A modern take on a classic game.

One of the challenges I’ve faced with my boys recently is: there is always one who feels very strongly against an activity the other two have agreed on.

For many, this wouldn’t be a problem at all – just let them all do their chosen activity. Those of you with multiple under 5s will know that this isn’t always a wise choice. One might request painting (with ALL the colours) downstairs, while the eldest and youngest opt to play with toys upstairs. Watching these two interact is often incredibly proud for me as their parent, but then there are days when it is far from enjoyable. On these occasions, the toy in question is either the type that baby can destroy like a wrecking ball in a building site, whilst simultaneously being hit by a steamroller; or the type that contains several hundred tiny, hazard like pieces, that you can just about save from the grip of a little hand, only to discover another missing and remain paranoid about where it went until it mysteriously reappears a fortnight later amongst the ‘Megablocks’ or ‘Paw Patrol’.

It would also be fair to assume that, with the current lockdown, they’d be keen to get outside. At any given moment in daylight, I would say this statement is true for 2/3 of them. The refuser varies, but the outcome is the same: it’s very complicated getting out for a short walk or scoot. I’ve had all manner of interesting ‘small child’ reasoning in the past week.

“I can’t go out there’s no socks in my drawer.” (Solution: “Have the pair in my hand.”)

“The clouds are the wrong colour.” (I think he was trying to make the point that it might rain.)

“But he got to press the button!” (It would appear that the most exciting part of going out on your scooter is opening the garage door. If you can’t do that, then all the enjoyment of an outing is gone. Absolutely no point going.)

If they wouldn’t go to exercise, the exercise had to come to them. I decided to combine the classic instruction game ‘Simon Says’ with the action game ‘Port Starboard’, I added a modern twist and included some current affairs for good measure. Plus, the new hybrid game succeeded in its mission: to both entertain and exhaust the children. To play, all you need is four pieces of paper. I wrote a word on each (school, shop, hotel and home), then blu tacked each of them to the four walls of your play space. Introducing ‘Boris says’: you run as fast as you can to the location you’re told to go to, but don’t get caught out by running there if Boris doesn’t tell you to. Great fun. For the first time, we are enjoying the rules. By the time we’re done, my four year old may even have learnt to read a handful of new words as a bonus. I believe that’s P.E. Reading and Politics done in the space of 10 minutes. As someone who is finding juggling homeschooling with stopping the 1 year old destroying the house challenging, I’ll take that as a success.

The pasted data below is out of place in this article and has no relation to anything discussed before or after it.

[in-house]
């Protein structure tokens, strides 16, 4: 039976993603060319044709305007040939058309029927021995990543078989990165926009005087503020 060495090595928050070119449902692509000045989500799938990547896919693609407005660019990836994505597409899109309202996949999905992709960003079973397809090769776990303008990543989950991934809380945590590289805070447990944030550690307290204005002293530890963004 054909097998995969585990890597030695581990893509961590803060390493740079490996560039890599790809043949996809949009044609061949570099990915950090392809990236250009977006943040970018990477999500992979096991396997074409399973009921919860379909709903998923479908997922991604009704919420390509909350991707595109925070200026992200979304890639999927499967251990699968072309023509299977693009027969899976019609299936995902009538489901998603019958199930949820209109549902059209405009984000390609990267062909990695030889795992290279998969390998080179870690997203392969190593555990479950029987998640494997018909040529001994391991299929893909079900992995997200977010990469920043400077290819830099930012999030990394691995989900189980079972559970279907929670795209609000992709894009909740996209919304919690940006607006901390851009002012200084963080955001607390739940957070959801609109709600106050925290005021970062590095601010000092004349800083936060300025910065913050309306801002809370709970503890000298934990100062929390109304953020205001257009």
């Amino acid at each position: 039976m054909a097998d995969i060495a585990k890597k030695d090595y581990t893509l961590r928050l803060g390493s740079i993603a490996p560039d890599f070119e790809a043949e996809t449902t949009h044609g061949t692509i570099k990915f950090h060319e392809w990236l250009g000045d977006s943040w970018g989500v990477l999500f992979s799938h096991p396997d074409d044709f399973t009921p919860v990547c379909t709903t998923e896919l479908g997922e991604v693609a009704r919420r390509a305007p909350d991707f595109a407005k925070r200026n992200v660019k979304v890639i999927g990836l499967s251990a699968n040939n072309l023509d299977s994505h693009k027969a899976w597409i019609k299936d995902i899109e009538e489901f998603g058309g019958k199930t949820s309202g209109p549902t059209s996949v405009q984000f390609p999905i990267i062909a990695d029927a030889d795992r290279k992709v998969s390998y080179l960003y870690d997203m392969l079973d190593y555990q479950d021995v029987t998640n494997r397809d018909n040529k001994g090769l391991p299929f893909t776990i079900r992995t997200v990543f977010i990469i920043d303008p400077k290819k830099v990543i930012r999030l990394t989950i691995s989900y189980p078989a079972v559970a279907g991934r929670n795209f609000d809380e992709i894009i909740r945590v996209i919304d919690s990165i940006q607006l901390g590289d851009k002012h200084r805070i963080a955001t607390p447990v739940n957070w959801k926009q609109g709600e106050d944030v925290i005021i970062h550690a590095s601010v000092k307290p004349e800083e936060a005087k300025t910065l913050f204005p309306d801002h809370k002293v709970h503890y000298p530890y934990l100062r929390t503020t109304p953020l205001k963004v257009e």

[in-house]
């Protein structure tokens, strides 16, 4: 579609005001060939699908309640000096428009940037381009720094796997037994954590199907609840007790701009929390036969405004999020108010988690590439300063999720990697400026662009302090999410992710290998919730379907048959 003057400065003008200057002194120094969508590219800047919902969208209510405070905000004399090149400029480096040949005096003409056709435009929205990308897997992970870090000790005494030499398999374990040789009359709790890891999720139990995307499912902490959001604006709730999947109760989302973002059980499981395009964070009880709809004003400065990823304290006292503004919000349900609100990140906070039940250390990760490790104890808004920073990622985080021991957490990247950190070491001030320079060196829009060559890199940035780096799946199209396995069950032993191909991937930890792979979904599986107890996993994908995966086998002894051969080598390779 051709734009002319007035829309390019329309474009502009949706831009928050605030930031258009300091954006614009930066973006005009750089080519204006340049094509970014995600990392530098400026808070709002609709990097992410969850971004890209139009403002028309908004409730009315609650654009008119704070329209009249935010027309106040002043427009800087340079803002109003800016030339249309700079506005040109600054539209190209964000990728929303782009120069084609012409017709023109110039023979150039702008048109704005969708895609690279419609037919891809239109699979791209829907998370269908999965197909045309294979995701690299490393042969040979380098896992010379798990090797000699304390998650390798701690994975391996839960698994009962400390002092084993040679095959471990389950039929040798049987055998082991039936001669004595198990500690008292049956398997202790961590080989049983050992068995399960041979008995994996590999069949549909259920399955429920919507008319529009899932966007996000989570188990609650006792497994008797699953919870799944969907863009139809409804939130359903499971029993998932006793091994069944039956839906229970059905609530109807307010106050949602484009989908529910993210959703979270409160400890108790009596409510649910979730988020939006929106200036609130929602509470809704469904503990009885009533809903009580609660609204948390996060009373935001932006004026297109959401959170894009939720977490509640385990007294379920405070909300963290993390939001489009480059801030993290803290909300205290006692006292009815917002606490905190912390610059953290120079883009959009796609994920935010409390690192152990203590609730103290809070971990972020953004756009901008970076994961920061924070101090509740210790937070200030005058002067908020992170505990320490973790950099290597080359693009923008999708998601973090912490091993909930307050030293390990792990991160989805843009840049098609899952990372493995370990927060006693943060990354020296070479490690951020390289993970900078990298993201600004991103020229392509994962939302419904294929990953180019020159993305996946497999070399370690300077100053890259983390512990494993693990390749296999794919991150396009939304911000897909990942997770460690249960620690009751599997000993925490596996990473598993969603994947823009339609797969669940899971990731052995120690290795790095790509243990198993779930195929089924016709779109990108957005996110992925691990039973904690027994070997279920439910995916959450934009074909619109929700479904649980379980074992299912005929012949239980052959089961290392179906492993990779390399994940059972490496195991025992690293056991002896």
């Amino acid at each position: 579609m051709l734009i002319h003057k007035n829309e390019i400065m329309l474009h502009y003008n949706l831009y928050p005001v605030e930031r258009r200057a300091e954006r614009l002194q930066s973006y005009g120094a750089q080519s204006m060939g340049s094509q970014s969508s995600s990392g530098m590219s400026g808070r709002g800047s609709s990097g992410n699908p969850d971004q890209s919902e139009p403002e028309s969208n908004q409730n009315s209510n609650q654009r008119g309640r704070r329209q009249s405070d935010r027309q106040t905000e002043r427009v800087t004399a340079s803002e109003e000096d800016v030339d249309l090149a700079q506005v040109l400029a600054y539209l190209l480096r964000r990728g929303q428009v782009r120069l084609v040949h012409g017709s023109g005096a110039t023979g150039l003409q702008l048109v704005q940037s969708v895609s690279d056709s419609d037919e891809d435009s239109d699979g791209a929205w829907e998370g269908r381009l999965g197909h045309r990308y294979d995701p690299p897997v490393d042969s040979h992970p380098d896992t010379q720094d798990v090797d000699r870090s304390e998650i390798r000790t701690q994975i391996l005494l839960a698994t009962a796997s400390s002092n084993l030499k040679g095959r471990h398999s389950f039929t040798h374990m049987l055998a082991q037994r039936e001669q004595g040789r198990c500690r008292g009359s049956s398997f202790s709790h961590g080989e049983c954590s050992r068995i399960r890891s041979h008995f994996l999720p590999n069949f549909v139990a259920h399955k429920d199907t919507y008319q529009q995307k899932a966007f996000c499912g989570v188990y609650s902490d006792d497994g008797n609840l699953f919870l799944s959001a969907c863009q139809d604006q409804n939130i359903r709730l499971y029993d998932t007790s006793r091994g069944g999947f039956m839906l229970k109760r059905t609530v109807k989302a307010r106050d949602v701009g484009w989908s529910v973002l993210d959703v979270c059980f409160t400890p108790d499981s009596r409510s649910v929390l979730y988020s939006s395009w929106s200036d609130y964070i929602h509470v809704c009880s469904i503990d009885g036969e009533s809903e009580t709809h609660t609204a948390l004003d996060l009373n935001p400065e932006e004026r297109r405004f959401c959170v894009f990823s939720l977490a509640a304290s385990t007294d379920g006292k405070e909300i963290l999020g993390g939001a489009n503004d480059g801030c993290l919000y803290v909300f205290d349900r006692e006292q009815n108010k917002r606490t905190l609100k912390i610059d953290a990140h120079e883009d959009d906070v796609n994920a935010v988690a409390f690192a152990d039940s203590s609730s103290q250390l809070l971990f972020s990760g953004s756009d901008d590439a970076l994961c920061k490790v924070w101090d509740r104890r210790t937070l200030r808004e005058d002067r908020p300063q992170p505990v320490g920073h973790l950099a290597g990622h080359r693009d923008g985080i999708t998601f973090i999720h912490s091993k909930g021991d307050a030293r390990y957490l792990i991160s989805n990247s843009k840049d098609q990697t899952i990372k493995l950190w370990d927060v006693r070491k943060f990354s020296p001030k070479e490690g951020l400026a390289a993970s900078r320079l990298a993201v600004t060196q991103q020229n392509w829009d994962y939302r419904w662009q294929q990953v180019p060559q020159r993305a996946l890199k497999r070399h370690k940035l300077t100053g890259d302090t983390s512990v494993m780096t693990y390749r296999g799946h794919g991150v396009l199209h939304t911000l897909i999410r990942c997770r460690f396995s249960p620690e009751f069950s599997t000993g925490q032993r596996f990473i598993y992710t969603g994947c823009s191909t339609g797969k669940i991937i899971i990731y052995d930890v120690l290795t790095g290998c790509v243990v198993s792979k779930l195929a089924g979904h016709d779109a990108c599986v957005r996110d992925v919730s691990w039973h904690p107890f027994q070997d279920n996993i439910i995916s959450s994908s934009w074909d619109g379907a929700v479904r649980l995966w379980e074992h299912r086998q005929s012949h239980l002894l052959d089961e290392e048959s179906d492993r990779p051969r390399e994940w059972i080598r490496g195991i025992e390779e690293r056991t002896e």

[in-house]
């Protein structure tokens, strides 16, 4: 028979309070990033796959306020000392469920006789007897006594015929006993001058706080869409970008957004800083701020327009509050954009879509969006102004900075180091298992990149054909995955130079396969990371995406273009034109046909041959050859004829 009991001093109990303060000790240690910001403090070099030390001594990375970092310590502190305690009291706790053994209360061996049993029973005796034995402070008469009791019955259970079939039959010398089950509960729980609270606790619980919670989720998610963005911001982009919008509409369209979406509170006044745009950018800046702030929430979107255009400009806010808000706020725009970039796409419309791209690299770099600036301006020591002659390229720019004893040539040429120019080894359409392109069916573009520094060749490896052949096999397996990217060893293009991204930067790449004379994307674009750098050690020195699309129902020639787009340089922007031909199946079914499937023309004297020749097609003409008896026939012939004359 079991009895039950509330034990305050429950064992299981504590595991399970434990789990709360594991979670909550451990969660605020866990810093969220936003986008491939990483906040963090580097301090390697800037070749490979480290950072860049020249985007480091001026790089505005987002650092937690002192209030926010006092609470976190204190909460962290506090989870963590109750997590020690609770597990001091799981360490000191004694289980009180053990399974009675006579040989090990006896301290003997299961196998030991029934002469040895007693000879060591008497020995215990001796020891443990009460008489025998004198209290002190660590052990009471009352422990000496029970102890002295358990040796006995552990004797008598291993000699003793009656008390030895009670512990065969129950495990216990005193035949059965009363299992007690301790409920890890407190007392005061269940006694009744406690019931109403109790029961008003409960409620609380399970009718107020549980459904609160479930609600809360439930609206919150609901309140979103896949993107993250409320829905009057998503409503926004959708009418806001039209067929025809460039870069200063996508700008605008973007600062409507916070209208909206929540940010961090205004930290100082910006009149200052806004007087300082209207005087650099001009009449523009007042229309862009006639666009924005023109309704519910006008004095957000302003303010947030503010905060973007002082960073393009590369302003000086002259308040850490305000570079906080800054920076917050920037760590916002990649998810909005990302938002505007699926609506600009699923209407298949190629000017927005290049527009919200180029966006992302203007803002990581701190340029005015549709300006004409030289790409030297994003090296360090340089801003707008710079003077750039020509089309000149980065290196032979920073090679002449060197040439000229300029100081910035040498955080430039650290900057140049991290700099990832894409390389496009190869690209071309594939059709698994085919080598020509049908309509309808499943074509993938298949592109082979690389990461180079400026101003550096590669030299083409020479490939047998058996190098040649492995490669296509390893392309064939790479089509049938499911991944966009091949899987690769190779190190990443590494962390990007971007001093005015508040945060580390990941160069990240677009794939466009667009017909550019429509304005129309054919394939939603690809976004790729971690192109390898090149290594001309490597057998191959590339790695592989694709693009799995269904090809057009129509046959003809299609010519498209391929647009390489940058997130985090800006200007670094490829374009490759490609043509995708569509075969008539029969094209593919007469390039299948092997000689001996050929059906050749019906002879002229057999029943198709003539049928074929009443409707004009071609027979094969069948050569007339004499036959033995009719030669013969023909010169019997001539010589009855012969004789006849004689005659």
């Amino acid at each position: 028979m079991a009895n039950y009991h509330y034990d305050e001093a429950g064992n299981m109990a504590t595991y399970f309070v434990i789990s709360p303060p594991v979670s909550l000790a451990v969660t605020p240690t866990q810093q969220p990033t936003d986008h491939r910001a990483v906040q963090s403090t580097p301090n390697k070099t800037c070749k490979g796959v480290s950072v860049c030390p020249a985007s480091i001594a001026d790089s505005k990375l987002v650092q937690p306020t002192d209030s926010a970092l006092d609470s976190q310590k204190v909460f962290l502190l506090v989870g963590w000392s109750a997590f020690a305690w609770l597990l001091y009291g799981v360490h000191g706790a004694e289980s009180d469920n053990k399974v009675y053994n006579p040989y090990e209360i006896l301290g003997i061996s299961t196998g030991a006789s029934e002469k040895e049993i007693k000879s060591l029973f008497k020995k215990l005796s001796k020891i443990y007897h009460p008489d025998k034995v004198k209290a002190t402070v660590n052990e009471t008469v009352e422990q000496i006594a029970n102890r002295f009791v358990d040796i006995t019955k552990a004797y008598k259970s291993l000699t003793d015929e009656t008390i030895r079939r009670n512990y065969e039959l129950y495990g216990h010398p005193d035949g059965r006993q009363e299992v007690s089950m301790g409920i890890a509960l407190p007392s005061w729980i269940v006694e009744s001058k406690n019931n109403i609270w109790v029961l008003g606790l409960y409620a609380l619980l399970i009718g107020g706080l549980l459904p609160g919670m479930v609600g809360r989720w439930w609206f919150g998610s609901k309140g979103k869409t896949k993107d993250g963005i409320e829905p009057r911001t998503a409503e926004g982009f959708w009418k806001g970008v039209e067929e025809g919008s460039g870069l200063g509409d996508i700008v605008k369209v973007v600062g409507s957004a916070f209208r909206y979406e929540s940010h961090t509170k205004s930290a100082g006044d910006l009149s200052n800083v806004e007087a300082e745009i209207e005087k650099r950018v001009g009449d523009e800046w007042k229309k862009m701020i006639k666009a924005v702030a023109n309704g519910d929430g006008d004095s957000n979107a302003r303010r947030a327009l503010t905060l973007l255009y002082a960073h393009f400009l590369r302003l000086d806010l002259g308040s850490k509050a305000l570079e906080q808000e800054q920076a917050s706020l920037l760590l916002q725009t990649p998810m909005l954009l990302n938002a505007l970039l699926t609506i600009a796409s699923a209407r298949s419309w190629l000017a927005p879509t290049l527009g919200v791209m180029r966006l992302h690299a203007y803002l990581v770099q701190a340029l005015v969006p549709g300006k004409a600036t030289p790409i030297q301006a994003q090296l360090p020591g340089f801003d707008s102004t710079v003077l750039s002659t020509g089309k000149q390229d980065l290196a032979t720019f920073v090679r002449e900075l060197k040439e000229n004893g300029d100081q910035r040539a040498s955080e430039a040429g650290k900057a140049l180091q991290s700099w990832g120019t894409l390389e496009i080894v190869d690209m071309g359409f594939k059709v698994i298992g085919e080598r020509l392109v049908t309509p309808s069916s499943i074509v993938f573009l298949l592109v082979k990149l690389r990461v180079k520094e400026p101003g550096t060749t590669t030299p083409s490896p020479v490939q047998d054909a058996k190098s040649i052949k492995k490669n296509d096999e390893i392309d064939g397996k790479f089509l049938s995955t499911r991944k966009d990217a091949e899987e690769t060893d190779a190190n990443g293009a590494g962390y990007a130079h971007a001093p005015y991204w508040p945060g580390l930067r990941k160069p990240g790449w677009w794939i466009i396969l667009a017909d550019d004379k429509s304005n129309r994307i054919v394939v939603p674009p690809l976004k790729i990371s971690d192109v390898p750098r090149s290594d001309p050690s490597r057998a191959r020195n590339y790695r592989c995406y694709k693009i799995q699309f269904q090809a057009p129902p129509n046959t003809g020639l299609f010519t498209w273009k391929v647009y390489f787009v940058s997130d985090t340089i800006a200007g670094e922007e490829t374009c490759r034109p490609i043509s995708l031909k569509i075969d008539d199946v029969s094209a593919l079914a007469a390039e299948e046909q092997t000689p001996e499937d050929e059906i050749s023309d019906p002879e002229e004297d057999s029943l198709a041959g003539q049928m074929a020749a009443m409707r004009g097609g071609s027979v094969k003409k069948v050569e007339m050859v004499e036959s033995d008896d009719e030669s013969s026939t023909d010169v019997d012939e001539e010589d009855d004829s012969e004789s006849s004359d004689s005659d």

Home was their favourite place to run to, as it meant jumping on the playroom sofa. Very convenient that they enjoy going home so much – at a moments notice too!

Note: Locations can be added/changed as new restrictions come into play. My boys were very enthusiastic to be the ‘caller’. Their early suggestions included: ‘Boris says do a handstand’ and ‘Boris says go to the toilet.’ So glad my children are not running the country right now, or we’d have some very crowded portaloos.

When the harsh realities of life catch up with you.